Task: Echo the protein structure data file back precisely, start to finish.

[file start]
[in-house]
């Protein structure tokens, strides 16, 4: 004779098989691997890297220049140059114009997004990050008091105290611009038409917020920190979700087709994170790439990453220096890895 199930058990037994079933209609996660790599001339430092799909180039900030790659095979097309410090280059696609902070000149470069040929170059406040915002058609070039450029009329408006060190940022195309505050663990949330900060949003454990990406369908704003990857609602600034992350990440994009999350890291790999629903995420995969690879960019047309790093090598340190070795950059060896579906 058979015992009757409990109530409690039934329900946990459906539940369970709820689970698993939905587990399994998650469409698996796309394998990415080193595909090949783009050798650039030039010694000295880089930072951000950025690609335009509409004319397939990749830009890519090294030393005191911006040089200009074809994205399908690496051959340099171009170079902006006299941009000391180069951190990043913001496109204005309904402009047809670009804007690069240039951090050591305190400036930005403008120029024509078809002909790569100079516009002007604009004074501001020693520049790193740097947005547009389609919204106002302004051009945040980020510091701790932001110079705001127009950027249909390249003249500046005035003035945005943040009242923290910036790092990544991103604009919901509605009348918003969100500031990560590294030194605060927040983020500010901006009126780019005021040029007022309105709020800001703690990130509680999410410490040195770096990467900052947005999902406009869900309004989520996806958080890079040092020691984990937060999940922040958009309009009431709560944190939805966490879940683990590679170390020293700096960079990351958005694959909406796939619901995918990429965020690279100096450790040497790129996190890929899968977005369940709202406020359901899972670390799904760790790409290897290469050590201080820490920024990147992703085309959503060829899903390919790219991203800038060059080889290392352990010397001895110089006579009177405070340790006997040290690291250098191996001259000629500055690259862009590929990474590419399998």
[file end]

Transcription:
[in-house]
């Protein structure tokens, strides 16, 4: 004779098989691997890297220049140059114009997004990050008091105290611009038409917020920190979700087709994170790439990453220096890895 199930058990037994079933209609996660790599001339430092799909180039900030790659095979097309410090280059696609902070000149470069040929170059406040915002058609070039450029009329408006060190940022195309505050663990949330900060949003454990990406369908704003990857609602600034992350990440994009999350890291790999629903995420995969690879960019047309790093090598340190070795950059060896579906 058979015992009757409990109530409690039934329900946990459906539940369970709820689970698993939905587990399994998650469409698996796309394998990415080193595909090949783009050798650039030039010694000295880089930072951000950025690609335009509409004319397939990749830009890519090294030393005191911006040089200009074809994205399908690496051959340099171009170079902006006299941009000391180069951190990043913001496109204005309904402009047809670009804007690069240039951090050591305190400036930005403008120029024509078809002909790569100079516009002007604009004074501001020693520049790193740097947005547009389609919204106002302004051009945040980020510091701790932001110079705001127009950027249909390249003249500046005035003035945005943040009242923290910036790092990544991103604009919901509605009348918003969100500031990560590294030194605060927040983020500010901006009126780019005021040029007022309105709020800001703690990130509680999410410490040195770096990467900052947005999902406009869900309004989520996806958080890079040092020691984990937060999940922040958009309009009431709560944190939805966490879940683990590679170390020293700096960079990351958005694959909406796939619901995918990429965020690279100096450790040497790129996190890929899968977005369940709202406020359901899972670390799904760790790409290897290469050590201080820490920024990147992703085309959503060829899903390919790219991203800038060059080889290392352990010397001895110089006579009177405070340790006997040290690291250098191996001259000629500055690259862009590929990474590419399998």